• The flag should never touch the floor and should never be carried horizontally or flat, but "always aloft and free."
  • You're not supposed to wear the flag nor print its image on "anything that is designed for temporary use" (napkins, for example). Don't use it in advertisements, either.
  • "No part of the flag should ever be used as a costume or athletic uniform."

In other words, ditch the patriotic leggings. Photo by Mladen Antonov/AFP/Getty Images.

7. You're supposed to fly the flag on Christmas.

The Code says that "the flag should be displayed on all days," but puts special emphasis on the following holidays: New Year's Day, Inauguration Day, Lincoln's Birthday, Washington's Birthday, Easter, Mother's Day, Armed Forces Day, Memorial Day (the flag should be displayed at half-staff until noon), Flag Day, Independence Day, Labor Day, Constitution Day, Columbus Day, Navy Day, Veterans Day, Thanksgiving, and Christmas.

The Code adds that states should display the U.S. flag on the anniversary of their admission to the union, on state holidays, and on any day observed by presidential proclamation.

8. If the U.S. ever adds a 51st state, the flag won't be updated until the following Independence Day.

The flag won't be getting any major redesigns in the near future, save for the addition of a star here and there. The Code reads:

"On the admission of a new State into the Union one star shall be added to the union of the flag; and such addition shall take effect on the fourth day of July then next succeeding such admission."

Puerto Rico Gov. Ricardo Rossello holds up the results from a 2017 election in favor of U.S. statehood. Photo by Chip Somodevilla/Getty Images.

9. Flag Day dates back to the 1880s but wasn't made an official U.S. holiday until 1949.

It's thought that schoolteacher Bernard J. Cigrand was the first person to celebrate Flag Day, commemorating the 108th anniversary of the 1777 Flag Resolution (which outlined the flag's basic design) on June 14, 1885. The tradition caught on among schools and, eventually, states.

In 1916, President Wilson established Flag Day through proclamation. In 1949, Congress passed and President Truman signed a bill making the holiday official.

10. The design for the current 50-star flag came from a high school student's U.S. history project — which initially got a B-.

In 1958, Bob Heft was a junior in high school. In a 2009 interview with StoryCorps, Heft recounted what happened when he turned in a history project featuring a 50-star flag. Heft's teacher gave him a B-, noting that he had the wrong number of stars on the flag (at the time, there were only 48 states).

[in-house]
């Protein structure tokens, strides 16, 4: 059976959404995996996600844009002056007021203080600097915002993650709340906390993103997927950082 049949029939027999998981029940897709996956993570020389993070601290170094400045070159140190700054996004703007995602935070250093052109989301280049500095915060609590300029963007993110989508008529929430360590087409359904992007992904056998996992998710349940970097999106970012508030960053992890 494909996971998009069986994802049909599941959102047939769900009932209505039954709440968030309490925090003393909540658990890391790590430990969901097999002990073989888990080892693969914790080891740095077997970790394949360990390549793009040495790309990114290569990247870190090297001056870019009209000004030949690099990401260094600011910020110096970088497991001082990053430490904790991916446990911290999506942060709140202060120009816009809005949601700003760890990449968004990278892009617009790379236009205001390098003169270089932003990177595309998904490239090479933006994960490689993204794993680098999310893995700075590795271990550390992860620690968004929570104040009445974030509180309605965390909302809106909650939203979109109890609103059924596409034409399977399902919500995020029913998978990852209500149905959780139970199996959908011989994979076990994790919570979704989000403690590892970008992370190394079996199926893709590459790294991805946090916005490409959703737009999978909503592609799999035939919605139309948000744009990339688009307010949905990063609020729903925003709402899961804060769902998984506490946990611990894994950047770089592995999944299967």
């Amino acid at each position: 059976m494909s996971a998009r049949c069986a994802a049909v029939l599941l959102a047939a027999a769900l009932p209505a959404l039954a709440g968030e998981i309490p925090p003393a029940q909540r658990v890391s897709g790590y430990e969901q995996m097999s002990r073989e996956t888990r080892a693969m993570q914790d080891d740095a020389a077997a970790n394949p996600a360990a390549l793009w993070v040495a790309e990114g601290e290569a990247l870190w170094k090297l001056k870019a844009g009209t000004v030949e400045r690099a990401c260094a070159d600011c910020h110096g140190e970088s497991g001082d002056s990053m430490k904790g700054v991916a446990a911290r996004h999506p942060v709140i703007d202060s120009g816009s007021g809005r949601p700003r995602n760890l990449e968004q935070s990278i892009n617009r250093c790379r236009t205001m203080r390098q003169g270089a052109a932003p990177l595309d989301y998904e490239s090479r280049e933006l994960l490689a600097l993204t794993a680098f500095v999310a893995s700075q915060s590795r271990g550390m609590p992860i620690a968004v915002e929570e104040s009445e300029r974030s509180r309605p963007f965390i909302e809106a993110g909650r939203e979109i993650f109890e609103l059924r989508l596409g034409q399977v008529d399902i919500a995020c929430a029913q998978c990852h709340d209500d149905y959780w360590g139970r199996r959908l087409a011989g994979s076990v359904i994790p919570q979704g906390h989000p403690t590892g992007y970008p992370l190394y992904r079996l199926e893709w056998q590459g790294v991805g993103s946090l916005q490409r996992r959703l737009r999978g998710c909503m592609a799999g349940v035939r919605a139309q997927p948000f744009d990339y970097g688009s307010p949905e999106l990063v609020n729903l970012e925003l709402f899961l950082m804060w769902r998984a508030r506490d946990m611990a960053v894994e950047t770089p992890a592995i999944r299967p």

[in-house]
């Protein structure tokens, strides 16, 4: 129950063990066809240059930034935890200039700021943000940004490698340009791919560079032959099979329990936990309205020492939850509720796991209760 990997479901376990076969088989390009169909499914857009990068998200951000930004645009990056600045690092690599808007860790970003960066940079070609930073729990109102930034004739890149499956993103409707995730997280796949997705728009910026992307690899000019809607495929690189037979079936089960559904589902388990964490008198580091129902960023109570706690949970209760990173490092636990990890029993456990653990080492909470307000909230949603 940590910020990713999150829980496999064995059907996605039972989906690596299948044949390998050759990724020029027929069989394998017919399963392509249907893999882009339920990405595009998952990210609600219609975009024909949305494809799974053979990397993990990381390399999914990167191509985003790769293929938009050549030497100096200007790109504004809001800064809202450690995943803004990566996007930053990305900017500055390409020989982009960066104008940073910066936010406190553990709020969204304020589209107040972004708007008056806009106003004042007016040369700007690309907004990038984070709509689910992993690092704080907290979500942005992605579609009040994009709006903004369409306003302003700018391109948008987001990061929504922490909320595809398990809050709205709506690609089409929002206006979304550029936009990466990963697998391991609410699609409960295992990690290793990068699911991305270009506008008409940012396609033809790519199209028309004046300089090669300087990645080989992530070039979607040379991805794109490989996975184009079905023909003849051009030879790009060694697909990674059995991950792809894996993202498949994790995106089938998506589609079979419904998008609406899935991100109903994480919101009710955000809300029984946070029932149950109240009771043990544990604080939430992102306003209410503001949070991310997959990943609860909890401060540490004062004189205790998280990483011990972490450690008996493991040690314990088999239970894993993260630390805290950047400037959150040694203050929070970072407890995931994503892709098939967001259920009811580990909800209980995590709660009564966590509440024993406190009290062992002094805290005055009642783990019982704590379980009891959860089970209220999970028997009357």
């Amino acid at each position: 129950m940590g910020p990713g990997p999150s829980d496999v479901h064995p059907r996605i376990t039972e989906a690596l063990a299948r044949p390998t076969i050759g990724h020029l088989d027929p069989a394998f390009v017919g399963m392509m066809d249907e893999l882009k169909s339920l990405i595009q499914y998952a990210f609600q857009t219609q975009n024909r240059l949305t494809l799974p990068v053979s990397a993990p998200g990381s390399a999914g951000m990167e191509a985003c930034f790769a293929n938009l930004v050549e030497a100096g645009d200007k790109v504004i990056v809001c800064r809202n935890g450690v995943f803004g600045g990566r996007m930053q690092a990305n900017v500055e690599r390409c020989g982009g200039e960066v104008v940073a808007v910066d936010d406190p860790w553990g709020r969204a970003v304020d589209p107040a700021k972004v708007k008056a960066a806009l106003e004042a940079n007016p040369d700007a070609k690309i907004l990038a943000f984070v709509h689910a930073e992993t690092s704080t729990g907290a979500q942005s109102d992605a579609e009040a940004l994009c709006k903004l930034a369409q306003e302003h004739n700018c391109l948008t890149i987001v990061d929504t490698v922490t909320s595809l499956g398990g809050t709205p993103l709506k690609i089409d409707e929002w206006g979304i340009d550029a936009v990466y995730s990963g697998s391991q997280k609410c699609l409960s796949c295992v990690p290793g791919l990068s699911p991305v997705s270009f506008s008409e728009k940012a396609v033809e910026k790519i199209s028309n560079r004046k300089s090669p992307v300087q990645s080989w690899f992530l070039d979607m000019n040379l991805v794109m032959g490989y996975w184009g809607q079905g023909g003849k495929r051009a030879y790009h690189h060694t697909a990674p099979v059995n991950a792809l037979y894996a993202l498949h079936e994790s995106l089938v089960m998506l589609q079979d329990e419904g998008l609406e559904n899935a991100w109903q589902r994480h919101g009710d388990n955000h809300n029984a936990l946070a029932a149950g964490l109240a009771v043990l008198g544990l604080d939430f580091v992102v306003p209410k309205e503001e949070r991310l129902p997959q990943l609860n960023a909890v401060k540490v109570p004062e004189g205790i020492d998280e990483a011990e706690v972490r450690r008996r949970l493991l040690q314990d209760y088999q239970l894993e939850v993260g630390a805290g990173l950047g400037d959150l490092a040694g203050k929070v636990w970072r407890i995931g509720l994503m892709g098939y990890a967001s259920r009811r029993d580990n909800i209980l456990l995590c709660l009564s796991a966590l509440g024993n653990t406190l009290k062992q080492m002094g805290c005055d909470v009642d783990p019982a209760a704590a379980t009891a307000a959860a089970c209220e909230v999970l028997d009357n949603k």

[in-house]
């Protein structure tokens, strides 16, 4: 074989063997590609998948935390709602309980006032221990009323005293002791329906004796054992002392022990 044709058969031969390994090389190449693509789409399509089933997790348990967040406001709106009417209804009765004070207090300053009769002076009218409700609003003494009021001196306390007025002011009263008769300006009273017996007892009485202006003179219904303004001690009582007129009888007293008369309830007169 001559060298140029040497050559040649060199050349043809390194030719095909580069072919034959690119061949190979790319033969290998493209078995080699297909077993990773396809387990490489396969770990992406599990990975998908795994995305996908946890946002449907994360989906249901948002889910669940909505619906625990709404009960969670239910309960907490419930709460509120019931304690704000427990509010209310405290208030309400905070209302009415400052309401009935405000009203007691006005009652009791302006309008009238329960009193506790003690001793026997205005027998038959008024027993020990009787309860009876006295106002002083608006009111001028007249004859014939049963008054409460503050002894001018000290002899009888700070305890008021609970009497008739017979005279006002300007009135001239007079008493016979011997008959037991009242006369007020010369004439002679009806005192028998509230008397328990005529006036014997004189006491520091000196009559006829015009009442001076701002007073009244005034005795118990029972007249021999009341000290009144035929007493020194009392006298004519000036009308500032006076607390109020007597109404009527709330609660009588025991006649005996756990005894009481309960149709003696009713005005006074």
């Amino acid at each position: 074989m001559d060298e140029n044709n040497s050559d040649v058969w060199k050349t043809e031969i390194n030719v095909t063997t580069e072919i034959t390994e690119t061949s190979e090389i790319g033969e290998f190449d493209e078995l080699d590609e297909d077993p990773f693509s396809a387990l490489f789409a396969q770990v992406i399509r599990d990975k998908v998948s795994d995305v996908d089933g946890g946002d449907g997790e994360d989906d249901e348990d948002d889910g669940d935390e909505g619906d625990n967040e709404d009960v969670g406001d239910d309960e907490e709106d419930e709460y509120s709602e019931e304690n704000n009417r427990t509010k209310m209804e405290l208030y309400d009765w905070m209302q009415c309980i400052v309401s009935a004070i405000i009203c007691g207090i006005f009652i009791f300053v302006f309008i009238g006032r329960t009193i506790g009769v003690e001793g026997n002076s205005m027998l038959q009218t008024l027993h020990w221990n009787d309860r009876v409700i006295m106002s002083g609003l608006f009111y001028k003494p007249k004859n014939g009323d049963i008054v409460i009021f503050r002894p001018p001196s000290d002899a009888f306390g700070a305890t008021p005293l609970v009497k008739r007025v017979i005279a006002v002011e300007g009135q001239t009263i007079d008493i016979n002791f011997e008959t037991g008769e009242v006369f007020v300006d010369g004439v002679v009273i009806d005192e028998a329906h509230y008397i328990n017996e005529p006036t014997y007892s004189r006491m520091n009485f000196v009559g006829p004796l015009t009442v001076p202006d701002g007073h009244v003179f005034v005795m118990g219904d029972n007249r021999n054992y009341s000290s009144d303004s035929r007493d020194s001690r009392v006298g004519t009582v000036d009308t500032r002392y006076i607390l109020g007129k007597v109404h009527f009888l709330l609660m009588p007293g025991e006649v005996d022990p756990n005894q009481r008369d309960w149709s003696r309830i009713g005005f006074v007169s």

When Heft expressed disappointment, his teacher said, "If you don't like the grade, get it accepted in Washington, then come back and see me."

After Alaska and Hawaii became states, the U.S. adopted Heft's flag. He got a call from President Eisenhower and, more importantly, an updated grade on his project.

11. The Pledge of Allegiance was, in part, created as a gimmick to sell U.S. flags to schools.

The pledge's history is fascinating and filled with controversy. Many know that it wasn't until 1954 that the words "under God" were added to the pledge in response to the Red Scare, but what's less discussed is the origin and purpose of the pledge itself.

Socialist minister Francis Bellamy penned the original pledge for an 1892 issue of The Youth's Companion as a way to mark the 400th anniversary of Columbus' journey. The magazine offered U.S. flags to subscribers, and Bellamy and the magazine lobbied public schools to adopt his pledge as a show of patriotism. It was successful, too, selling tens of thousands of new subscriptions and flags. In hindsight, it's a bit ironic that this lasting ode to America began as a socialist's capitalist experiment.

Photo by Mark Wilson/Getty Images.

12. No one is sure why we chose red, white, and blue as the color of our flag, but an explanation was made retroactively.

In 1782, Secretary of Congress Charles Thomson explained the significance of the colors red, white, and blue during the design of the official seal of the U.S.:

“The colours of the pales are those used in the flag of the United States of America; White signifies purity and innocence, Red, hardiness and valour, and Blue, the colour of the Chief signifies vigilance, perseverance, and justice."

Ever since, we've just gone with that.

The Great Seal of the United States as shown on the carpet of the Oval Office. Photo by Paul J. Richards/AFP/Getty Images.

Photo courtesy of Girls at Work

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Pop Culture

14 things that will remain fun no matter how old you get

Your inner child will thank you for doing at least one of these.

Photo by Annie Spratt on Unsplash

Swings can turn 80-year-olds into 8-year-olds in less that two seconds.

When we’re kids, fun comes so easily. You have coloring books and team sports and daily recess … so many opportunities to laugh, play and explore. As we get older, these activities get replaced by routine and responsibility (and yes, at times, survival). Adulthood, yuck.